Biden Plans to Impose 100% Tariffs on Chinese EVs This Week

100% tariffs, Biden, Chinese EVs, this week

The Chinese electric vehicle (EV) industry has been able to produce and sell EVs at significantly lower prices compared to other countries, thanks to heavy direct subsidies from the Chinese government. These subsidies, combined with tax benefits for car buyers, have given Chinese EV makers a competitive edge. This has raised concerns among automakers, unions, and policymakers in the US and Europe, who argue that China’s unfair subsidies undermine foreign competitors. As a result, President Joe Biden is expected to announce new 100 percent tariffs targeting specific Chinese industries, including electric vehicles.

Chinese EV makers, such as BYD, have pursued various strategies to make their cars more affordable. These include using cost-cutting measures like using one windshield wiper instead of two. Furthermore, Chinese automakers have embraced advanced technology, such as large screens across dashboards and online connected services. This level of technological integration has not yet been matched by other brands. However, it has also faced scrutiny due to concerns over data privacy and national security, as the Chinese government has restricted certain activities of foreign EV companies, including Tesla.

The affordability of Chinese EVs has allowed Chinese automakers to expand their market share in foreign markets, particularly in Europe. In 2020, one in five EVs sold in Europe were made in China, and this number is expected to rise to one in four in 2021. The European Union has initiated an investigation into anticompetitive behavior by Chinese automakers, and stronger tariffs on Chinese EVs are anticipated in the coming weeks.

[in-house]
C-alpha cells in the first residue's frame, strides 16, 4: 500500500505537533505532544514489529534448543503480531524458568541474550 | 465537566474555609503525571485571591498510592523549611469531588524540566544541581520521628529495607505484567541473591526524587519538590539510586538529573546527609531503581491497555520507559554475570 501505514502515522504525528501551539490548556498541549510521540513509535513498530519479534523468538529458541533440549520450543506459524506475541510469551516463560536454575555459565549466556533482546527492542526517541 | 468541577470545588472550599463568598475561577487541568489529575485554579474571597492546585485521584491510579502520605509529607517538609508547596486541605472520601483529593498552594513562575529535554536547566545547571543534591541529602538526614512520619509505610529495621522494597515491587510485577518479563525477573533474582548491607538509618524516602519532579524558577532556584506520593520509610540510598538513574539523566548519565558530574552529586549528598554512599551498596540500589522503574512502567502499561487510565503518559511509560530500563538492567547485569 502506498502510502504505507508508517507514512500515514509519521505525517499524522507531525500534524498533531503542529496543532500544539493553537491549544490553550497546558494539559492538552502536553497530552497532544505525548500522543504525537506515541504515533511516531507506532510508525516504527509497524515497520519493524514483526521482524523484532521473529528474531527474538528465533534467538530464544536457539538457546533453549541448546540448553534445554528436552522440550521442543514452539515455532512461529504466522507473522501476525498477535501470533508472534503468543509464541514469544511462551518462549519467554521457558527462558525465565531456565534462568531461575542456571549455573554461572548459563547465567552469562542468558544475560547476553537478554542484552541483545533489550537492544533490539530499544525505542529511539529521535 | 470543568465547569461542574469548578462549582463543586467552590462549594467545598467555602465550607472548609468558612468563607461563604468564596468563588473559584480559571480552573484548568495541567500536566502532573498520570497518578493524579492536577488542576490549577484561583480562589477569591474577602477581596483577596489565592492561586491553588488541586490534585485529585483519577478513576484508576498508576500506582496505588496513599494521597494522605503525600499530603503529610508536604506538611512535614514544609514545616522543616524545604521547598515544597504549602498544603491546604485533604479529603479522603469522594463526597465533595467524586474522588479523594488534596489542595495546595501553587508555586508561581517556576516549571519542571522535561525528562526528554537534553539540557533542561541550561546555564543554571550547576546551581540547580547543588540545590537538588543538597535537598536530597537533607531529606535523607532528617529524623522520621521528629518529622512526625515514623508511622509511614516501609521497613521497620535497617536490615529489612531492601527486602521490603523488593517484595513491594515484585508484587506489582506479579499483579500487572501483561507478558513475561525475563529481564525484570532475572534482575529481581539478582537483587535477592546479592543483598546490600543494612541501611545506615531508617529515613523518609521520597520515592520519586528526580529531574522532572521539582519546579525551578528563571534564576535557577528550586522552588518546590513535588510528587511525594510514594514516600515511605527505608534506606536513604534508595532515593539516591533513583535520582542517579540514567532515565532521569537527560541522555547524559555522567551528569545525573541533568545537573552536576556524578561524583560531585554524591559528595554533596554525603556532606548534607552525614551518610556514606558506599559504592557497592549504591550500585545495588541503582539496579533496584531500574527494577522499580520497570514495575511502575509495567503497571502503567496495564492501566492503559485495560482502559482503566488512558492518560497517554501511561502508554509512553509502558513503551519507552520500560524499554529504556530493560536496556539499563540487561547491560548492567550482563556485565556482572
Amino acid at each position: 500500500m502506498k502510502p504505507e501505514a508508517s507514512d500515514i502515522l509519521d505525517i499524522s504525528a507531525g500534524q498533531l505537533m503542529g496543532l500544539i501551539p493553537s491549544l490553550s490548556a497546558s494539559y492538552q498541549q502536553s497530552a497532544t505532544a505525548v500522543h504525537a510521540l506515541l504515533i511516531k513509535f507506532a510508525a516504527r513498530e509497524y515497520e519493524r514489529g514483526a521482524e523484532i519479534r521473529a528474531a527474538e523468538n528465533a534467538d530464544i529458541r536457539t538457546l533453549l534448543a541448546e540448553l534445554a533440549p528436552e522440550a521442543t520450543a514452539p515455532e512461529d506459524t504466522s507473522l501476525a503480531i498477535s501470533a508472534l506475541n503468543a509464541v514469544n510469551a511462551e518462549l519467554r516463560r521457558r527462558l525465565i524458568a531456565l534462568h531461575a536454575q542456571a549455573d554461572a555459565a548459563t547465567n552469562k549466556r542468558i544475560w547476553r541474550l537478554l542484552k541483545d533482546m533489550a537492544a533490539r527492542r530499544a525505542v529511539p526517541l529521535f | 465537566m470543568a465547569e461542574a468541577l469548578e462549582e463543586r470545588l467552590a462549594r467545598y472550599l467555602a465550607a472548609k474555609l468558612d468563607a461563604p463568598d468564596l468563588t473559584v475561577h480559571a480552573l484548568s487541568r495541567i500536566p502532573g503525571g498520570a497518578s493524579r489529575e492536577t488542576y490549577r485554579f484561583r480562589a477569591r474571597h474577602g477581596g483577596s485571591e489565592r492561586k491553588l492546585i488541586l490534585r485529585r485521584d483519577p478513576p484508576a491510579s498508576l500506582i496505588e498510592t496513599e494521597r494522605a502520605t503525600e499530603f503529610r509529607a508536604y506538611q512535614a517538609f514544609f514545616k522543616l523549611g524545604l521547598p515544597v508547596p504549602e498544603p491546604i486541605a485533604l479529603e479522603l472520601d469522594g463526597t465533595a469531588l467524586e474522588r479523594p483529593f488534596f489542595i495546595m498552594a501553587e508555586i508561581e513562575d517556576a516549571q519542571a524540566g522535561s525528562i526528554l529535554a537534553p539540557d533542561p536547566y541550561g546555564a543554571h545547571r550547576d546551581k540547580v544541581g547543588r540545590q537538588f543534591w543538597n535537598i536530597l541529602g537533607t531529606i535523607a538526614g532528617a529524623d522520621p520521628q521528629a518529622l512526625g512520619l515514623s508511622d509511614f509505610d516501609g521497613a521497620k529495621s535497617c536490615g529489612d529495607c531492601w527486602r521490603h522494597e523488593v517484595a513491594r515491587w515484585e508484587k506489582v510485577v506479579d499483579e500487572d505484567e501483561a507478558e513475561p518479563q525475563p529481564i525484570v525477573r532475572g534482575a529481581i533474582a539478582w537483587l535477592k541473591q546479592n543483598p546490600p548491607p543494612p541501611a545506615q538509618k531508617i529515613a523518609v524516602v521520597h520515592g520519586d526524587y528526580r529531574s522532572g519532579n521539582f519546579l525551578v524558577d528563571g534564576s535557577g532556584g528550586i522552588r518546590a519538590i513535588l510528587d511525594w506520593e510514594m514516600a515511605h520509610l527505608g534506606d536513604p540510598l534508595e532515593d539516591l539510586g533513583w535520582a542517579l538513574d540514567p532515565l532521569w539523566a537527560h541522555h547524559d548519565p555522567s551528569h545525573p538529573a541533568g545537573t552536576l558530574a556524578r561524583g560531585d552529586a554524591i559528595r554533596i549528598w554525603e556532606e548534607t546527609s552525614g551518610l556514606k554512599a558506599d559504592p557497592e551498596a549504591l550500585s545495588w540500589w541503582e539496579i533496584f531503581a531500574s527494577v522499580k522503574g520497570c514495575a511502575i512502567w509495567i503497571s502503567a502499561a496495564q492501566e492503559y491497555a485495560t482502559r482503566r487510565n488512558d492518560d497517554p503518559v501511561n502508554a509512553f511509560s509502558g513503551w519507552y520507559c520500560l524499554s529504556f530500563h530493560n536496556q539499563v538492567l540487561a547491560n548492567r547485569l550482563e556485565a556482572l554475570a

In the United States, Chinese car imports already face a 25 percent import tariff on top of the 2.5 percent tariff that applies to all car imports. However, Chinese EV brands have not yet entered the US market. If President Biden enacts the proposed 102.5 percent tariffs, it would significantly impact brands like Polestar and Lotus, both of which currently manufacture their US-market EVs in China. Industry leaders, such as Tesla CEO Elon Musk and Ford CEO Jim Farley, have expressed concern that without trade barriers, Chinese EVs could dominate the global market and harm other car companies.

The United Auto Workers union also advocates for protecting the US auto industry and jobs. The union argues that the transition to cleaner technologies should not lead to offshoring and low wages. They emphasize the need for tariff protections in the nascent EV industry to avoid an influx of imports that could pose a threat to American workers.

US politicians have already taken steps to counter the threat of China’s dominance in the EV sector. The Inflation Reduction Act of 2022, for example, revised the IRS clean vehicle tax credit to only apply to vehicles assembled in North America. Additionally, a growing number of lawmakers, from both sides of the aisle, have called for a ban on Chinese EV imports to protect domestic industries. The US Trade Representative has also pressured the Mexican government to refrain from offering incentives to Chinese EV makers under the United States-Mexico-Canada Free Trade Agreement.

In conclusion, the Chinese government’s heavy subsidies and support for its EV industry have enabled Chinese automakers to produce and sell EVs at lower prices compared to their foreign competitors. However, concerns over fair competition and national security have prompted efforts by the US, Europe, and other countries to counter the threat of China’s dominance in the global EV market. Tariffs, investigations into anticompetitive behavior, and changes in regulations are being pursued to protect domestic industries and jobs. The future of the global EV market will likely be shaped by these ongoing efforts to level the playing field.

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